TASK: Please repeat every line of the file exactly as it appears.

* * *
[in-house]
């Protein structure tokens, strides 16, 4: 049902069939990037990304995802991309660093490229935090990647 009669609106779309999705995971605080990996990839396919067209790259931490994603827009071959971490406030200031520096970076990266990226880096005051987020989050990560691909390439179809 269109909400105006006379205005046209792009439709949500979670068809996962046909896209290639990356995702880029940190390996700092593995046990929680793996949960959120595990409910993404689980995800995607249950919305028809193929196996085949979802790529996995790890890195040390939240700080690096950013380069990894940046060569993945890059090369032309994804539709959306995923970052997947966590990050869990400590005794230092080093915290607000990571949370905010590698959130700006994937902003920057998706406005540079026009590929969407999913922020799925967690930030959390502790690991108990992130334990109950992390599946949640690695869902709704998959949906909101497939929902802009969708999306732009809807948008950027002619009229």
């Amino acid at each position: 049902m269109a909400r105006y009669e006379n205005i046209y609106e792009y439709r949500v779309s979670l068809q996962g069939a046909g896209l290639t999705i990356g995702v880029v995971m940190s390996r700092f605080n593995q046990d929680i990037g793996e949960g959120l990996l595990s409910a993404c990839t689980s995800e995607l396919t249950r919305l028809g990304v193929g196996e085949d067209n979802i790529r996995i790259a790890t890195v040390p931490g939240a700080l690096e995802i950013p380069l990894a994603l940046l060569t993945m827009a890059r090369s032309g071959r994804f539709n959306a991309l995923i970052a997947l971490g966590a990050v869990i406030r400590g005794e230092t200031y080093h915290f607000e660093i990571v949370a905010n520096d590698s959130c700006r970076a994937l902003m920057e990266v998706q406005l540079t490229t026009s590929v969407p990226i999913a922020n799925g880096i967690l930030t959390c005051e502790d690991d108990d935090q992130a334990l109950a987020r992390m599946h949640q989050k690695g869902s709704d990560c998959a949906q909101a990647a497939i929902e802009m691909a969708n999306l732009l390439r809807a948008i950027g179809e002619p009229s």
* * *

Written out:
[in-house]
């Protein structure tokens, strides 16, 4: 049902069939990037990304995802991309660093490229935090990647 009669609106779309999705995971605080990996990839396919067209790259931490994603827009071959971490406030200031520096970076990266990226880096005051987020989050990560691909390439179809 269109909400105006006379205005046209792009439709949500979670068809996962046909896209290639990356995702880029940190390996700092593995046990929680793996949960959120595990409910993404689980995800995607249950919305028809193929196996085949979802790529996995790890890195040390939240700080690096950013380069990894940046060569993945890059090369032309994804539709959306995923970052997947966590990050869990400590005794230092080093915290607000990571949370905010590698959130700006994937902003920057998706406005540079026009590929969407999913922020799925967690930030959390502790690991108990992130334990109950992390599946949640690695869902709704998959949906909101497939929902802009969708999306732009809807948008950027002619009229």
């Amino acid at each position: 049902m269109a909400r105006y009669e006379n205005i046209y609106e792009y439709r949500v779309s979670l068809q996962g069939a046909g896209l290639t999705i990356g995702v880029v995971m940190s390996r700092f605080n593995q046990d929680i990037g793996e949960g959120l990996l595990s409910a993404c990839t689980s995800e995607l396919t249950r919305l028809g990304v193929g196996e085949d067209n979802i790529r996995i790259a790890t890195v040390p931490g939240a700080l690096e995802i950013p380069l990894a994603l940046l060569t993945m827009a890059r090369s032309g071959r994804f539709n959306a991309l995923i970052a997947l971490g966590a990050v869990i406030r400590g005794e230092t200031y080093h915290f607000e660093i990571v949370a905010n520096d590698s959130c700006r970076a994937l902003m920057e990266v998706q406005l540079t490229t026009s590929v969407p990226i999913a922020n799925g880096i967690l930030t959390c005051e502790d690991d108990d935090q992130a334990l109950a987020r992390m599946h949640q989050k690695g869902s709704d990560c998959a949906q909101a990647a497939i929902e802009m691909a969708n999306l732009l390439r809807a948008i950027g179809e002619p009229s």